Launch of the national Congenital Heart Disease Priority Setting Partnership
Today, 29 June 2021, sees the launch of the UK’s first national study to identify research priorities for children and adults diagnosed with congenital heart disease (CHD).
Twelve children in the UK are born every day with CHD, making it the most common type of birth defect. With advances in care, around 97% of children diagnosed with CHD are now expected to live into adulthood but they require ongoing specialist review and often further treatment throughout their lives.
Led by Mr Nigel Drury, Clinician Scientist at the Institute of Cardiovascular Sciences and Consultant in Paediatric Cardiac Surgery at Birmingham Children’s Hospital, the CHD Priority Setting Partnership (PSP) is bringing together parents, adult patients, charities, and clinicians from across the UK to identify priorities for research.
It is a collaboration between the Children’s Heart Federation, The Somerville Foundation, the British Congenital Cardiac Association, the Society for Cardiothoracic Surgery, and the James Lind Alliance and is being hosted by the Institute for Cardiovascular Sciences at the University of Birmingham.
The project is funded by George Davies, the high street fashion entrepreneur behind brands such as Next, Per Una, and George at Asda, through a generous donation from the George Davies Charitable Trust to the Birmingham Children’s Hospital Charity.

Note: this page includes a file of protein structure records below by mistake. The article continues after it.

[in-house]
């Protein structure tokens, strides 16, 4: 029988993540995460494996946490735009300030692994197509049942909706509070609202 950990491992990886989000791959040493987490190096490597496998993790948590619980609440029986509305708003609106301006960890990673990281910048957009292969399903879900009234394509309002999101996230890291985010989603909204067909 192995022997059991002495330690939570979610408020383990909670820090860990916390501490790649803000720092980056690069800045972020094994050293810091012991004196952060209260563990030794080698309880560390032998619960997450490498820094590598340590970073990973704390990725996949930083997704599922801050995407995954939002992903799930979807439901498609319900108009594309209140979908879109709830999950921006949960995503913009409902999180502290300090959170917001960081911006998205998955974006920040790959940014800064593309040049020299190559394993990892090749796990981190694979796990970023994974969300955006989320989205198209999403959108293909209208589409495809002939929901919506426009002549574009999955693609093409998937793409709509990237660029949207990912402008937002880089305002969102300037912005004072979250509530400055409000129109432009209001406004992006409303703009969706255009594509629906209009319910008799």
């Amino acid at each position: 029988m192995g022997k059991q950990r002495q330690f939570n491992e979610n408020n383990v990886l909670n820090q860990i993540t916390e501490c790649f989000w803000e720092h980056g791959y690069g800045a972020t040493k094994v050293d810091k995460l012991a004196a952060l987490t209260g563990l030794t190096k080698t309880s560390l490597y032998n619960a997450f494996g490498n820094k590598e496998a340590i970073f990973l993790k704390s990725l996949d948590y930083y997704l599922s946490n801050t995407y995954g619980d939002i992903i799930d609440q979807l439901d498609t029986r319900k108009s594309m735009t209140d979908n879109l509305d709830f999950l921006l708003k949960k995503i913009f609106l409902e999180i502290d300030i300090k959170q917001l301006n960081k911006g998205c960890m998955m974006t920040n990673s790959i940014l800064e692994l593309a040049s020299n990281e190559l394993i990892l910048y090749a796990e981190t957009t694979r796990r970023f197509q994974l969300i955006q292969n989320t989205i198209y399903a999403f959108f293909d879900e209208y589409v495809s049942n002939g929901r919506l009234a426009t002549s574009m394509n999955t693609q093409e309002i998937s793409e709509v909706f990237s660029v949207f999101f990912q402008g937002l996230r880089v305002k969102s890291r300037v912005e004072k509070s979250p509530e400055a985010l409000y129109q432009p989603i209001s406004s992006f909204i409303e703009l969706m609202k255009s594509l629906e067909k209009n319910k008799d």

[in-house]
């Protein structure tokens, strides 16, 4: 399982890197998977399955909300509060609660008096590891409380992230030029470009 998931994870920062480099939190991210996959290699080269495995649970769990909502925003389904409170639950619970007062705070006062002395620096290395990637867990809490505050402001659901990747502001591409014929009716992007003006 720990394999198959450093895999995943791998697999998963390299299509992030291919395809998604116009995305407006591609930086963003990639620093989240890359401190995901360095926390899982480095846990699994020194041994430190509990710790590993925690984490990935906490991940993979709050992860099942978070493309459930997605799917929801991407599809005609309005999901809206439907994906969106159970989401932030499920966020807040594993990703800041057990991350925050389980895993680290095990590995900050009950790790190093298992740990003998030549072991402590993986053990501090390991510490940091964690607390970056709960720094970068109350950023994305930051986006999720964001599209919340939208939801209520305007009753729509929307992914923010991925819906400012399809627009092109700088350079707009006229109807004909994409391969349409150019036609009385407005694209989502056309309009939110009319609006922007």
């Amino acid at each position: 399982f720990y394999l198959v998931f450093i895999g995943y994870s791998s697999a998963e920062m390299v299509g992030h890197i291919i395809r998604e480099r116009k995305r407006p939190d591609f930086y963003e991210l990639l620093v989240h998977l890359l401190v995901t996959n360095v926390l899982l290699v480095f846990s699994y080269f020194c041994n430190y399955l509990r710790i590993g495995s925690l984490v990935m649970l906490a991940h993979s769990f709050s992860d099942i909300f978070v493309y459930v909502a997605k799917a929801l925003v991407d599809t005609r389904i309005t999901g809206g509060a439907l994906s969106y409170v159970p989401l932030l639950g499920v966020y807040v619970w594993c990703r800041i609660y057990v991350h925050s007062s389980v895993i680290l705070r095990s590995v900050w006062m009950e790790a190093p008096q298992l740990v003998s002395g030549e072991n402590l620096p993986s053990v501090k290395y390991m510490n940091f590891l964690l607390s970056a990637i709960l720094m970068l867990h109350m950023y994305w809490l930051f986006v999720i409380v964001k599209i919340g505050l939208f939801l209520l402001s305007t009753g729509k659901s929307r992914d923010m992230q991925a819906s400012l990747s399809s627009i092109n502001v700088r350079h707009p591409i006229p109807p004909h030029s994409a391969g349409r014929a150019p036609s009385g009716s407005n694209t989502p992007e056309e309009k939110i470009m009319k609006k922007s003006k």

The initial survey seeks to identify evidence uncertainties through a consultation process with all stakeholders, and asks one simple question: ‘What questions would you like to see answered by research, relating to the diagnosis, treatment, or outcomes of congenital heart disease?’ It is now available online and will remain open until September; it is also available to download as PDFs in 7 languages from the study website.
The PSP will conclude next year with two workshops to discuss and rank the priorities for research in children and adults. The identified priorities will be used to engage with funders and other stakeholders to develop a national strategy for congenital heart disease research and to implement this strategy through multi-centre clinical trials and other studies to improve the clinical care and day-to-day lives of children and adults born with congenital heart disease.
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